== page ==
I looked at this at some point, but I can't remember much of what it was about.

Moral motivation: internalism or externalism?
Is this related to the amoralist's challenge? I've been thinking about that for ages, and still don't have a satisfactory answer despite reformulating my metaethics at least partially in an attempt to produce an answer to this question.

Newcomb's problem: one box or two boxes?
Accept one box. Although even if I were the type of person who would two-box, would I go around telling people that?

Normative ethics: deontology, consequentialism, or virtue ethics?
Virtue ethics, subject to deontological constraints, and with the choice of virtues justified on pluralist-consequentialist grounds. Yes, really.

Perceptual experience: disjunctivism, qualia theory, representationalism, or sense-datum theory?
When I studied this in first year, it seemed like a slam-dunk for sense-datum theory. However, given that (a) that was before I had read The Sequences, (b) I can't even remember what the first two of these were or if they were even mentioned, and (c) I have rejected almost every other view I picked up on that course (belief in the a priori, epistemological foundationalism, free-will libertarianism, near-universal scepticism... I must just about hold to a sensitivity condition regarding knowledge, so not quite everything), I'm inclined to take that past belief with rather a lot of salt.

Personal identity: biological view, psychological view, or further-fact view?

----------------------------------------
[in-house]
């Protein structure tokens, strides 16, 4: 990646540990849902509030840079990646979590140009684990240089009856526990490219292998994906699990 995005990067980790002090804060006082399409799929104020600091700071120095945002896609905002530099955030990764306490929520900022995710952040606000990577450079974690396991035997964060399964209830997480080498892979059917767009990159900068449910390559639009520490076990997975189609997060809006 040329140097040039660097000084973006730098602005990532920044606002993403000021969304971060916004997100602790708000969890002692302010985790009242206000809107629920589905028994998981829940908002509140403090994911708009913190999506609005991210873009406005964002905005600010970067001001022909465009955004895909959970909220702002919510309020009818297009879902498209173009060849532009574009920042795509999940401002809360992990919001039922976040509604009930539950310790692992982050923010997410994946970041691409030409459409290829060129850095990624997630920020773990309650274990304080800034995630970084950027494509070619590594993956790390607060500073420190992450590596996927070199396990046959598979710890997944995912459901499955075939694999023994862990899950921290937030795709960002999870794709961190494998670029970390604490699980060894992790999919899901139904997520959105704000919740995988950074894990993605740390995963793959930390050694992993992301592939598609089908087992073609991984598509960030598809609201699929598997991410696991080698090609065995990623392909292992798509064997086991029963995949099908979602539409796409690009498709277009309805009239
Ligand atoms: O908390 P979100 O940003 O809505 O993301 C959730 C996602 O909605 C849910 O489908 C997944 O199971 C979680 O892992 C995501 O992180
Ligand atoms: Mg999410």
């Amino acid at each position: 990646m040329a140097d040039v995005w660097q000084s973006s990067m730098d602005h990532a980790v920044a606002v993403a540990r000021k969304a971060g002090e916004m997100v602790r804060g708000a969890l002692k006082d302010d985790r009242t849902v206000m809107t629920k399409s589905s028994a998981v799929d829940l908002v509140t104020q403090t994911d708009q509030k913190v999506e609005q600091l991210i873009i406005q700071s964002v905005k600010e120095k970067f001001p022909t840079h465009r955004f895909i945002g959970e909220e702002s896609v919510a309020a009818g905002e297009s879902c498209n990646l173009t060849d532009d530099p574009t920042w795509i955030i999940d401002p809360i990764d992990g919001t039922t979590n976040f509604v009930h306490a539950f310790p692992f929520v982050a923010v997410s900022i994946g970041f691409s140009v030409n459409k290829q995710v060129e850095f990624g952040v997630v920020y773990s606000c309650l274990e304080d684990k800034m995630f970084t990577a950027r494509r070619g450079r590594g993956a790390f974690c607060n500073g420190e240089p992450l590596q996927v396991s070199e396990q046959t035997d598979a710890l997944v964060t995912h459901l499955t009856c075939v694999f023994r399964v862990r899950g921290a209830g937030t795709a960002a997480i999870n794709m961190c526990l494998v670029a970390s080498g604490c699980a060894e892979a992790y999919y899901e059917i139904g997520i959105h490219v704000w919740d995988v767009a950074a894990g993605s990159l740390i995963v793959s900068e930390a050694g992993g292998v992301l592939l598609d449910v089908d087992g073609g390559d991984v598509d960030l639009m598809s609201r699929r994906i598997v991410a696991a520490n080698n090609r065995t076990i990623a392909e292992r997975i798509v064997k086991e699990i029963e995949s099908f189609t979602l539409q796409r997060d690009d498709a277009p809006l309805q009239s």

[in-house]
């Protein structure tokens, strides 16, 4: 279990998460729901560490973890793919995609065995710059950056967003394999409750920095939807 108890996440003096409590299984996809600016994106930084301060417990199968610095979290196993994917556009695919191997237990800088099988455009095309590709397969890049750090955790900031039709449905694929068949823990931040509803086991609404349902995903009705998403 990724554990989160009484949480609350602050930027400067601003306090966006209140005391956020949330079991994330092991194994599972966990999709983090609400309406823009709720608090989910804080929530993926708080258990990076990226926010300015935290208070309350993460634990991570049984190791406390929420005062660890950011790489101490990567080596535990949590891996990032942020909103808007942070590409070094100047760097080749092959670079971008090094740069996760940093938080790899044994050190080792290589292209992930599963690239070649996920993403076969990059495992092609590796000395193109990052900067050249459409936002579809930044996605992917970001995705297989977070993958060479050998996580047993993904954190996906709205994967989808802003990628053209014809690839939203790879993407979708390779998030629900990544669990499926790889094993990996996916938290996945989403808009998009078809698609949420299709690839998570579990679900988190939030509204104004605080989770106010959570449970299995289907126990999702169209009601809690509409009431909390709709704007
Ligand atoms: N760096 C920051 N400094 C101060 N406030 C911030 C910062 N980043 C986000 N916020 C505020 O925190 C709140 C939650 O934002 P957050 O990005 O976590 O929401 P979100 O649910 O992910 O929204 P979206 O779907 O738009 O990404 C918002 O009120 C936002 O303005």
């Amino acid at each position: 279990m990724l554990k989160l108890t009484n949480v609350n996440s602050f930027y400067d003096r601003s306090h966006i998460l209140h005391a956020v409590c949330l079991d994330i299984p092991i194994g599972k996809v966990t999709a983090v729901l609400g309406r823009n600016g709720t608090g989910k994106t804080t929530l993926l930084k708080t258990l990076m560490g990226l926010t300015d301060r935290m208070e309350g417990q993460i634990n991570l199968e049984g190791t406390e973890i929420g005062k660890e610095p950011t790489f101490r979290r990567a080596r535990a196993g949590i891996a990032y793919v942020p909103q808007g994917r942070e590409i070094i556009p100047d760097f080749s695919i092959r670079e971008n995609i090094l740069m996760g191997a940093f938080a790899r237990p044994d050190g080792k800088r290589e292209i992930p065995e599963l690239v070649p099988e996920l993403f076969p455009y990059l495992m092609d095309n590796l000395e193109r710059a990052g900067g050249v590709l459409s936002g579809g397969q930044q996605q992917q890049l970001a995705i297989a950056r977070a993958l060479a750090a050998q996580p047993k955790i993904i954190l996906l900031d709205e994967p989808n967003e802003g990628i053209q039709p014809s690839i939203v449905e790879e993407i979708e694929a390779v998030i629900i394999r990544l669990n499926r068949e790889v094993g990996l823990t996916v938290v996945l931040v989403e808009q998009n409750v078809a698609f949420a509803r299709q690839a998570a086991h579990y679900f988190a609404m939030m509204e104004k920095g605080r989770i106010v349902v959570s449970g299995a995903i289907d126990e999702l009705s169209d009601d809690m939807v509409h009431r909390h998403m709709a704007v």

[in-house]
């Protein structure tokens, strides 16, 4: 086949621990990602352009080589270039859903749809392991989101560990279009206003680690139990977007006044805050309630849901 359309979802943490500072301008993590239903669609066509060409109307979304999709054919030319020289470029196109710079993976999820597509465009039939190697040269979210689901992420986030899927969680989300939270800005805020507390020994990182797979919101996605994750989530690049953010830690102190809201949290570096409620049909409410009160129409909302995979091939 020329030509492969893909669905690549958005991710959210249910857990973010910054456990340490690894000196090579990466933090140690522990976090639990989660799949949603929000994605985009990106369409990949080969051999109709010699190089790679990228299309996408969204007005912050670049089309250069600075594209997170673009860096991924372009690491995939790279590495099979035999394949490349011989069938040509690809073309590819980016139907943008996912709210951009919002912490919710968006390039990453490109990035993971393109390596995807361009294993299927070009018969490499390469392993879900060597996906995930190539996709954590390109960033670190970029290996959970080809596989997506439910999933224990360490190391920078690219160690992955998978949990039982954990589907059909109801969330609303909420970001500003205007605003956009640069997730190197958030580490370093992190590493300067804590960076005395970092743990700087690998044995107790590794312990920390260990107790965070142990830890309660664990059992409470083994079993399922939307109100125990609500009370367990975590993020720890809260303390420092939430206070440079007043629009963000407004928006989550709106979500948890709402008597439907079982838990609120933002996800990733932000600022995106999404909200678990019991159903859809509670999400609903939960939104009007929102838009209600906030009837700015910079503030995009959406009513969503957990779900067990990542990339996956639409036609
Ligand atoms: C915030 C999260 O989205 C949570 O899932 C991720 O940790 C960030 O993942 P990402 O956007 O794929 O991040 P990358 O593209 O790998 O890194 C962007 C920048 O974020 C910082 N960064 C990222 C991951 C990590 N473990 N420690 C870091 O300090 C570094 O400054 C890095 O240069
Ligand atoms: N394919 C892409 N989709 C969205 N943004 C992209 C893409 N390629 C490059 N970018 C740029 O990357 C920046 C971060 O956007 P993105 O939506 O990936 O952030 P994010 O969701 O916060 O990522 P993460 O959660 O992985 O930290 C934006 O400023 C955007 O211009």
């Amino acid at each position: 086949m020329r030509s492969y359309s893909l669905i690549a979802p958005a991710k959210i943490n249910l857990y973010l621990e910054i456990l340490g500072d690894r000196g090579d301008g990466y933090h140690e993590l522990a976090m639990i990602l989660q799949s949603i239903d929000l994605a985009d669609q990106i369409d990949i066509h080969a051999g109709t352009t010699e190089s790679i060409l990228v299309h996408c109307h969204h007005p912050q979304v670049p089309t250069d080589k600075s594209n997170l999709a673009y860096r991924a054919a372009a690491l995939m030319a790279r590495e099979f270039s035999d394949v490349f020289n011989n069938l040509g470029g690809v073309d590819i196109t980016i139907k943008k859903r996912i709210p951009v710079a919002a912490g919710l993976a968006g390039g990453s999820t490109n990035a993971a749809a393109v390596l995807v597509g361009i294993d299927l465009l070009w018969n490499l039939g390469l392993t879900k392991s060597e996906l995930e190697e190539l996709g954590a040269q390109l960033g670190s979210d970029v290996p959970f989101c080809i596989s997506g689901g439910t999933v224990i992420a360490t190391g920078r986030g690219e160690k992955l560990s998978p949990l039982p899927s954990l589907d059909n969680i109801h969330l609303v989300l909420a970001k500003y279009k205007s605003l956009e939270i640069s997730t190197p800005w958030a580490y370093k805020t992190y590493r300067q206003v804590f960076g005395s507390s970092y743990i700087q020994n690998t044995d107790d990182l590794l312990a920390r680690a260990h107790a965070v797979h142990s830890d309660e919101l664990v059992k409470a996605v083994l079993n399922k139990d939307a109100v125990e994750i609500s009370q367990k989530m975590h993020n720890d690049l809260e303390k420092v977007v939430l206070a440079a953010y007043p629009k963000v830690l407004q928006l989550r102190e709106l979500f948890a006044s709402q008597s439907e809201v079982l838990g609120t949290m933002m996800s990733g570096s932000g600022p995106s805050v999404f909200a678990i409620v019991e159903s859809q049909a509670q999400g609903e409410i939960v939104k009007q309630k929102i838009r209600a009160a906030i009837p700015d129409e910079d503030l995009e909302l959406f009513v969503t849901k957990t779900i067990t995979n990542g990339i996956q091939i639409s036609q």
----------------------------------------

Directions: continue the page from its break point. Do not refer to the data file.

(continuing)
I don't hold to a biological view, but I' not greatly satisfied by the leading psychological accounts (though if I had to choose one, I would go with Schechtman's). I don't even know what the further-fact view is, and looking at the relevant SEP and Wikipedia articles suggests that either I'm misunderstanding the question, or that there is something odd about it. I was reading section 3 of Reasons and Persons, but my Kindle has gone missing.

Politics: communitarianism, egalitarianism, or libertarianism?
Accept libertarianism. Have you read my blog?

Proper names: Fregean, or Millian?
I prefer the Millian view, and I believe that Nathan Salmon's discussion of "guises" solves most of the problems for it; that said, I need to do more reading, so put me down as merely leaning Millian.

Science: scientific realism or scientific anti-realism?
Scientific realism. Because, you know. Duh.

Teletransporter (new material): survival or death?